Words, when spoken, announce what will come to pass, as a neat exchange between Achilles and his mother Thetis shows. “I will speak out,” Achilles tells her, “and I think this will be fulfilled,” that Agamemnon “may soon lose his life through his insolences.” In reply Athena tells him, “So I will speak out and it will be fulfilled for sure,” that one day he will receive three times as many glorious gifts because of this insolence. She does not enact the future by what she says here: as a goddess she predicts it with emphatic certainty. Unlike Achilles, she does not “think”: she knows, and so Achilles promptly speaks to Agamemnon in accordance with what she has said. “Insult him with words,” Athena has told him, “as to what will come to fulfillment,” and so he insults Agamemnon with renewed vigor, using compound adjectives which never recur in the poem. Knowing what will happen, he also issues threats, stating what he will do.
Simply by being spoken, words bring threats and insults into being. Words also enact oaths: they are sworn by being uttered, nothing else. Achilles takes up a scepter, studded with gold nails, and swears by it, adding solemnity to his oath, but what makes his oath exist are the words he speaks. The same is true of hymns and prayers. By being uttered, words from elderly Chryses constitute prayers, just as words from the Greek delegates or from the Muses constitute hymns by being sung. Words also engender promises, like Zeus’ words to Thetis when he tells her that she must go away but “these things will be my care, how I shall bring them about.” He then says he will nod with his head, the greatest sign, and that “my [word] is not revocable, deceitful nor unfulfilled, whatever I nod to with my head.” His words constitute a promise, which is confirmed by his movement.
To an extent which has not been recognized, the first book of the Iliad teems with instances of how to do things with words. The subject is much studied by modern philosophers, but they have not turned to the Iliad for examples. In its beginning Homer deploys a wide range of what they call speech-acts, making it exceptionally vivid and fast moving. He also attends to how words are received, specifying their effects on their recipients. What is done with words adds force to its opposite: silence. Old Chryses is silent, walking by the sea, and so too are the heralds when they come unwillingly to reclaim Briseis from Achilles. The supreme silence is Zeus’, as he thinks through the implications of Thetis’ request.
Significant speech and significant silence are not the only contrast which this book deploys. Throughout, it has brilliant variations of pace. Homer uses brief speeches to help him present the back-story which leads to the quarrel. The speeches that express it then increase in length and strike off one another as they escalate. Old Nestor then slows the pace with fifteen verses in which he recalls “better men than you,” past heroes who fought the centaurs, with whom “mortal men now on earth would never fight.” His speech aims to settle the quarrel, but fails, whereupon a flurry of angry words resumes and the story regains pace.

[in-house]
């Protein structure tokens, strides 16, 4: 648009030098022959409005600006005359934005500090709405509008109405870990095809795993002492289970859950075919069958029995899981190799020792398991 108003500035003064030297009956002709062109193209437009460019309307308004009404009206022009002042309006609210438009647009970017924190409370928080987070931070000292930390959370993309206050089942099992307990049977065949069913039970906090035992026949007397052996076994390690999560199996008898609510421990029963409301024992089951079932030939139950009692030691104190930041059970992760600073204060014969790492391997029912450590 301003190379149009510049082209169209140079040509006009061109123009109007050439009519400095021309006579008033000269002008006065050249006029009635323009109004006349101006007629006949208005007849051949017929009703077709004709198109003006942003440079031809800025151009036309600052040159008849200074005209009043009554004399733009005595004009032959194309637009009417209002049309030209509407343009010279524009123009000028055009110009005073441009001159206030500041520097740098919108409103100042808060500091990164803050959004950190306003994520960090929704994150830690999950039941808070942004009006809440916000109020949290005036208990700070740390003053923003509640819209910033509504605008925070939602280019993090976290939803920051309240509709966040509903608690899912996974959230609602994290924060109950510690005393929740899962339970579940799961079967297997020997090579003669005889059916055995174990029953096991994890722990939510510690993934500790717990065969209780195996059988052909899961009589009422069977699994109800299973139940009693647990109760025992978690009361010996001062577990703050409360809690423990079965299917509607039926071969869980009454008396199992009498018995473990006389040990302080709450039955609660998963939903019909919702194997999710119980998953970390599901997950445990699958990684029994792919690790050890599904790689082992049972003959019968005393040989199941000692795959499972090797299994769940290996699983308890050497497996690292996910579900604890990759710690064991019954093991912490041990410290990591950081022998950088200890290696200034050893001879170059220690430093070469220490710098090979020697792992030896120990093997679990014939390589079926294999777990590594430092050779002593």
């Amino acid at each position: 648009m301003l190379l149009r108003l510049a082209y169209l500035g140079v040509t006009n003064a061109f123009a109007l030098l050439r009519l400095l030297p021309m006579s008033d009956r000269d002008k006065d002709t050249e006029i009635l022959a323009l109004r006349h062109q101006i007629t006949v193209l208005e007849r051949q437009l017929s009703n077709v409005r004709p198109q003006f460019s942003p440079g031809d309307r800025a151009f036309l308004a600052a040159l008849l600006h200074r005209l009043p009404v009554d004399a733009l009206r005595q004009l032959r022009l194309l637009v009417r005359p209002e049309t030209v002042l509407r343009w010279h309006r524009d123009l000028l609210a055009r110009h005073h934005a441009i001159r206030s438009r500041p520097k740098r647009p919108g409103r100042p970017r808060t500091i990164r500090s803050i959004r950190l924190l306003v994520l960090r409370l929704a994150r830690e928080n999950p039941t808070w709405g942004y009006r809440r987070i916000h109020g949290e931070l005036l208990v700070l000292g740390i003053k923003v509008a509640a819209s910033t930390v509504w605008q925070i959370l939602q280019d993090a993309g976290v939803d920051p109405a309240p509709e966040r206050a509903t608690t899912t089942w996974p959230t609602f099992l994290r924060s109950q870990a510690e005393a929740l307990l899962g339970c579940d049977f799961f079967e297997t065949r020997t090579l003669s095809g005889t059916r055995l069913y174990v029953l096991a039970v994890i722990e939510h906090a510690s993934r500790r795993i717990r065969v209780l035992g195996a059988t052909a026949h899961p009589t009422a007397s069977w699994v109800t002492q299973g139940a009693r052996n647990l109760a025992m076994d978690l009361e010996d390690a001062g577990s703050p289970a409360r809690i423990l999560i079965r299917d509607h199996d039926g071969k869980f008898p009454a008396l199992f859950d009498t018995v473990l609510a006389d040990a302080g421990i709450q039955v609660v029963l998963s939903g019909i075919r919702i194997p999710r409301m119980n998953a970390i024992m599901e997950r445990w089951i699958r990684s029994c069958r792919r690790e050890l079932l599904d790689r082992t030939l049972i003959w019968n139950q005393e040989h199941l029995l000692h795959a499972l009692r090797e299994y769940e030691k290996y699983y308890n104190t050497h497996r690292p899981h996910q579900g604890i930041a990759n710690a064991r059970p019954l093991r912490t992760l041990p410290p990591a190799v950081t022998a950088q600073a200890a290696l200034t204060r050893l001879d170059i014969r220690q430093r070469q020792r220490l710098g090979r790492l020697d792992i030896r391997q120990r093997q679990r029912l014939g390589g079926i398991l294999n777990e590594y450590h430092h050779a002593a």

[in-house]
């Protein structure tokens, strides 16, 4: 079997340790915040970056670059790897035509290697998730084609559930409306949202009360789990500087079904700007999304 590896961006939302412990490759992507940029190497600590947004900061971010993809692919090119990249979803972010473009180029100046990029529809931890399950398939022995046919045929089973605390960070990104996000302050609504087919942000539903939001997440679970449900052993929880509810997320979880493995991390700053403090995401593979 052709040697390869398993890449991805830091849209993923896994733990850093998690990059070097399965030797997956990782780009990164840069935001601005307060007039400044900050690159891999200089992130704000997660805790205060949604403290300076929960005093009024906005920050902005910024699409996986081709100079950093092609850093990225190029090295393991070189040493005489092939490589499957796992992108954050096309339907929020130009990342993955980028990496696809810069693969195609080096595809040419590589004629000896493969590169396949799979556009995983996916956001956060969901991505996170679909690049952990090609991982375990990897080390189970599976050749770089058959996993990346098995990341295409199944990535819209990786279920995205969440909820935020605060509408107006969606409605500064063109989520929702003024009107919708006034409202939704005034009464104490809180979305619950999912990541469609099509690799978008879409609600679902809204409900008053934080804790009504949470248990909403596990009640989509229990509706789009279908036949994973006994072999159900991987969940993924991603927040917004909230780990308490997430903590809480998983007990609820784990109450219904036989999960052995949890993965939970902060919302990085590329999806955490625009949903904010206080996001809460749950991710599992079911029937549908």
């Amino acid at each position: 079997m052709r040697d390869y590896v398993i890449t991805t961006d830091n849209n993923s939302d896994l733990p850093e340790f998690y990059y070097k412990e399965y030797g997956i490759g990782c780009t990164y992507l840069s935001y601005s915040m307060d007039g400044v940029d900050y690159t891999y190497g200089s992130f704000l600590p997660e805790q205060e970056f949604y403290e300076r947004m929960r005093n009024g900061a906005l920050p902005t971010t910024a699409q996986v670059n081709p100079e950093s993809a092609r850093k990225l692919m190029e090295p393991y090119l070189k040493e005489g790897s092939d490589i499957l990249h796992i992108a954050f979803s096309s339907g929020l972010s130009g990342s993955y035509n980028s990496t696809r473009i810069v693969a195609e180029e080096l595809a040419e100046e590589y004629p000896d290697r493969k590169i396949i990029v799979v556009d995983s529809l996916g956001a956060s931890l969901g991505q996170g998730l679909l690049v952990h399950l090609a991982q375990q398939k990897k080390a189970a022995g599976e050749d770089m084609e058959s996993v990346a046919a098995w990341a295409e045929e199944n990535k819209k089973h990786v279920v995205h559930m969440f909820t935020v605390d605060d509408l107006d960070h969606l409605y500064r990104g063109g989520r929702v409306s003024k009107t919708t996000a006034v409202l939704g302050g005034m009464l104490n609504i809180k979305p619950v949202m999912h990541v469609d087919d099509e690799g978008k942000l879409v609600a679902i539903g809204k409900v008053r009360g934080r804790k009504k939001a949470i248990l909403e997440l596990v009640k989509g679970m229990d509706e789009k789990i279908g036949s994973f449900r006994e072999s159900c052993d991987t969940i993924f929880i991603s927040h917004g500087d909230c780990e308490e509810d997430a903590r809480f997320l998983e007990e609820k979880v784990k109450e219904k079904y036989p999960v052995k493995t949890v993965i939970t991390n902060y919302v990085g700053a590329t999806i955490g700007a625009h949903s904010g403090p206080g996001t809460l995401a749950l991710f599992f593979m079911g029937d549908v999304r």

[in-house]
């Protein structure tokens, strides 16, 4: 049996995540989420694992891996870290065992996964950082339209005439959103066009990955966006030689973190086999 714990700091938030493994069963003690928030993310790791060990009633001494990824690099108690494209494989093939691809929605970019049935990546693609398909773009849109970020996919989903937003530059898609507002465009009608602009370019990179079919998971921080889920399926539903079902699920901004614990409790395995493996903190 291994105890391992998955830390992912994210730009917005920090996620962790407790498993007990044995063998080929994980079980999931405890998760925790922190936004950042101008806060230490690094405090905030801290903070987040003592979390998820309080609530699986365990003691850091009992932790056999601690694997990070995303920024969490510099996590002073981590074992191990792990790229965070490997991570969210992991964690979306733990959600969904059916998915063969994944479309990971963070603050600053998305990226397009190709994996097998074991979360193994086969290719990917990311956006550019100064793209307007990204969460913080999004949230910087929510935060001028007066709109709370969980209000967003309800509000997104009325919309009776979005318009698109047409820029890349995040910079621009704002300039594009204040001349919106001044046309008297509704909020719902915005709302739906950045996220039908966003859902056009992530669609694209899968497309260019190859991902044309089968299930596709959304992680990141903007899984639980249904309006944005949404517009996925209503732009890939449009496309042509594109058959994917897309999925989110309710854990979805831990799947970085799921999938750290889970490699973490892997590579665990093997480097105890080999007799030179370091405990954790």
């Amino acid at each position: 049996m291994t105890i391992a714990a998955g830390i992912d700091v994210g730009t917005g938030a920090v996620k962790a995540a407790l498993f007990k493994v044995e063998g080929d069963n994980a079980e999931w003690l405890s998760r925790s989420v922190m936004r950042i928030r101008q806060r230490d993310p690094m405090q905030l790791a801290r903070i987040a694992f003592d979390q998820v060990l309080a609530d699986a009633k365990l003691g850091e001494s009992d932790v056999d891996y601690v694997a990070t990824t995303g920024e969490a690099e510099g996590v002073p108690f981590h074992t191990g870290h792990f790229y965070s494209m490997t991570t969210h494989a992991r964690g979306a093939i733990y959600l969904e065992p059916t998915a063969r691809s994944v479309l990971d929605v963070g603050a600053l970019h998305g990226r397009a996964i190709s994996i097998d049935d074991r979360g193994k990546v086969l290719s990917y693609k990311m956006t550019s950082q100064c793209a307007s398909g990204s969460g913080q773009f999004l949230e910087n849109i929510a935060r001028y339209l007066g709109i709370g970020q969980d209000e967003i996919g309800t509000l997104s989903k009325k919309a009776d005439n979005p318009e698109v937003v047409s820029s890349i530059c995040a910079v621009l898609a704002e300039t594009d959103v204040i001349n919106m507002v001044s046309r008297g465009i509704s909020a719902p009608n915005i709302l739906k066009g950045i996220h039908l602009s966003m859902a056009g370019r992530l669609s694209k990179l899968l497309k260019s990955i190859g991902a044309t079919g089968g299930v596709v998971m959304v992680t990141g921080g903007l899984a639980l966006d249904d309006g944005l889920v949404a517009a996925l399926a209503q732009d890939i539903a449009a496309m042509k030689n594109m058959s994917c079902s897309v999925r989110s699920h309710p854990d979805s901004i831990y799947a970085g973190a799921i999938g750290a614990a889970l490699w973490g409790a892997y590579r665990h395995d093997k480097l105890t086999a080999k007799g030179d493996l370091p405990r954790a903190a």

Speeches are preceded by movement, as each speaker takes up a place and only then begins to speak. The entire book is alive with it, yet the actions that accompany it proceed at times in a prolonged sequence. Agamemnon launches a ship; he chooses twenty rowers; he puts animals on board to be sacrificed to Apollo; he brings faircheeked Chryseis and sets her on board too; many-wiled Odysseus embarks as leader. They “sail over the watery ways,” while Agamemnon orders the Greeks back in the camp to purify themselves; they throw the washed-off filth into the sea; they sacrifice many bulls and goats on the shore to Apollo: “the savour went up to heaven coiling in the smoke.” In only ten verses Homer narrates so much on two fronts, but never with breathless haste. The meter of his verse moves smoothly and swiftly, helped by the adjectives which repeatedly attach to particular nouns and persons, “fair-cheeked Briseis,” “resourceful Odysseus,” “watery ways,” “the unharvested sea.” As so often, it is worth visualizing the range of what he presents, even if listeners could not pause and dwell on it in that way. In the time taken to recite these ten verses, not even a film could show so much in a sequence of shots. Homer’s words convey more, more swiftly, than pictures.
Excerpted from Homer and His Iliad by Robin Lane Fox. Copyright © 2023. Available from Basic Books, an imprint of Hachette Book Group, Inc.